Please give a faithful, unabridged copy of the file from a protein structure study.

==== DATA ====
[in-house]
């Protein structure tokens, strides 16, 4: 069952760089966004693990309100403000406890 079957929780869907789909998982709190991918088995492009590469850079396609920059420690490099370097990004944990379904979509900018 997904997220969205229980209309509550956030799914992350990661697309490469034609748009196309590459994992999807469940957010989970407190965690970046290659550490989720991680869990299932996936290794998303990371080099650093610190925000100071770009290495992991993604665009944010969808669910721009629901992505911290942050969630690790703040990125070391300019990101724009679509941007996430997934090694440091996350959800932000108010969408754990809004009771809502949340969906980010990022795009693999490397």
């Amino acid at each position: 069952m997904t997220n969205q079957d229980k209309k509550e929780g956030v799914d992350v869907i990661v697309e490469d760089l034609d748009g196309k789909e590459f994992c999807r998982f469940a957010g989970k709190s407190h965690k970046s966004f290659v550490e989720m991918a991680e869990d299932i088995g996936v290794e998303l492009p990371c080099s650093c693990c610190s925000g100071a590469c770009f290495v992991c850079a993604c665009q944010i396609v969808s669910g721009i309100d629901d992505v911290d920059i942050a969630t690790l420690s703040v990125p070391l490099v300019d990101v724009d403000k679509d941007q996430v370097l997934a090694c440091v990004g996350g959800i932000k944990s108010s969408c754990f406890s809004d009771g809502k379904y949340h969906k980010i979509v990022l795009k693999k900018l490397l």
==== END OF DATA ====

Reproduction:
[in-house]
């Protein structure tokens, strides 16, 4: 069952760089966004693990309100403000406890 079957929780869907789909998982709190991918088995492009590469850079396609920059420690490099370097990004944990379904979509900018 997904997220969205229980209309509550956030799914992350990661697309490469034609748009196309590459994992999807469940957010989970407190965690970046290659550490989720991680869990299932996936290794998303990371080099650093610190925000100071770009290495992991993604665009944010969808669910721009629901992505911290942050969630690790703040990125070391300019990101724009679509941007996430997934090694440091996350959800932000108010969408754990809004009771809502949340969906980010990022795009693999490397």
């Amino acid at each position: 069952m997904t997220n969205q079957d229980k209309k509550e929780g956030v799914d992350v869907i990661v697309e490469d760089l034609d748009g196309k789909e590459f994992c999807r998982f469940a957010g989970k709190s407190h965690k970046s966004f290659v550490e989720m991918a991680e869990d299932i088995g996936v290794e998303l492009p990371c080099s650093c693990c610190s925000g100071a590469c770009f290495v992991c850079a993604c665009q944010i396609v969808s669910g721009i309100d629901d992505v911290d920059i942050a969630t690790l420690s703040v990125p070391l490099v300019d990101v724009d403000k679509d941007q996430v370097l997934a090694c440091v990004g996350g959800i932000k944990s108010s969408c754990f406890s809004d009771g809502k379904y949340h969906k980010i979509v990022l795009k693999k900018l490397l």